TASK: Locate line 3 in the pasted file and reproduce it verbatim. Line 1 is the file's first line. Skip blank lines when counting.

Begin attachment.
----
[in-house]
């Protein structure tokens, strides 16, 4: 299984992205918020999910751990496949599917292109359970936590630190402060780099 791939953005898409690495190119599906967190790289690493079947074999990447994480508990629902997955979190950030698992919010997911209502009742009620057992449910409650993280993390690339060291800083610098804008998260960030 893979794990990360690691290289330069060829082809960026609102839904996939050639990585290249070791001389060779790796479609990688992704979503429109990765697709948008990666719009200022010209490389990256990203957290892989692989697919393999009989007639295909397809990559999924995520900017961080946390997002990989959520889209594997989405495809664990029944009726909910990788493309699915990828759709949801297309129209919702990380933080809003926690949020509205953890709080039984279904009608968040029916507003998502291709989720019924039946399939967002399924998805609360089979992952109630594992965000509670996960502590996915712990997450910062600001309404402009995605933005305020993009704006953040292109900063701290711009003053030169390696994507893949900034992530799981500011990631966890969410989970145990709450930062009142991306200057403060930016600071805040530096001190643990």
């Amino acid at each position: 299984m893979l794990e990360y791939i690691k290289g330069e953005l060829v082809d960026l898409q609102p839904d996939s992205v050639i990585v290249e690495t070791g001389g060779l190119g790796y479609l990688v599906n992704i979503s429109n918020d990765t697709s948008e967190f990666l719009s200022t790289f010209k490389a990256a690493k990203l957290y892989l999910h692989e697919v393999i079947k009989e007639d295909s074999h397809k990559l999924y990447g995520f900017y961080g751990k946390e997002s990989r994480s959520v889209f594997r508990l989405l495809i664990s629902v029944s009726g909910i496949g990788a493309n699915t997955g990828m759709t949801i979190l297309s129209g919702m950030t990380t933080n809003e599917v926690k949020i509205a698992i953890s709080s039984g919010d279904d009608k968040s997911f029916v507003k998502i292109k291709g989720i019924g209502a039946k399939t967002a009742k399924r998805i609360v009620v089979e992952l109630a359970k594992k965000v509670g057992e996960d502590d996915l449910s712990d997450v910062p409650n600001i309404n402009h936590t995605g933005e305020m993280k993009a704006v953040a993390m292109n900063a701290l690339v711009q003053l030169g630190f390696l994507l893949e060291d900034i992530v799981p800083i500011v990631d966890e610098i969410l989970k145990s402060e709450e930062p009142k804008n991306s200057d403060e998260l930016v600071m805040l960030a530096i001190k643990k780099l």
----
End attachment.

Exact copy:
């Amino acid at each position: 299984m893979l794990e990360y791939i690691k290289g330069e953005l060829v082809d960026l898409q609102p839904d996939s992205v050639i990585v290249e690495t070791g001389g060779l190119g790796y479609l990688v599906n992704i979503s429109n918020d990765t697709s948008e967190f990666l719009s200022t790289f010209k490389a990256a690493k990203l957290y892989l999910h692989e697919v393999i079947k009989e007639d295909s074999h397809k990559l999924y990447g995520f900017y961080g751990k946390e997002s990989r994480s959520v889209f594997r508990l989405l495809i664990s629902v029944s009726g909910i496949g990788a493309n699915t997955g990828m759709t949801i979190l297309s129209g919702m950030t990380t933080n809003e599917v926690k949020i509205a698992i953890s709080s039984g919010d279904d009608k968040s997911f029916v507003k998502i292109k291709g989720i019924g209502a039946k399939t967002a009742k399924r998805i609360v009620v089979e992952l109630a359970k594992k965000v509670g057992e996960d502590d996915l449910s712990d997450v910062p409650n600001i309404n402009h936590t995605g933005e305020m993280k993009a704006v953040a993390m292109n900063a701290l690339v711009q003053l030169g630190f390696l994507l893949e060291d900034i992530v799981p800083i500011v990631d966890e610098i969410l989970k145990s402060e709450e930062p009142k804008n991306s200057d403060e998260l930016v600071m805040l960030a530096i001190k643990k780099l």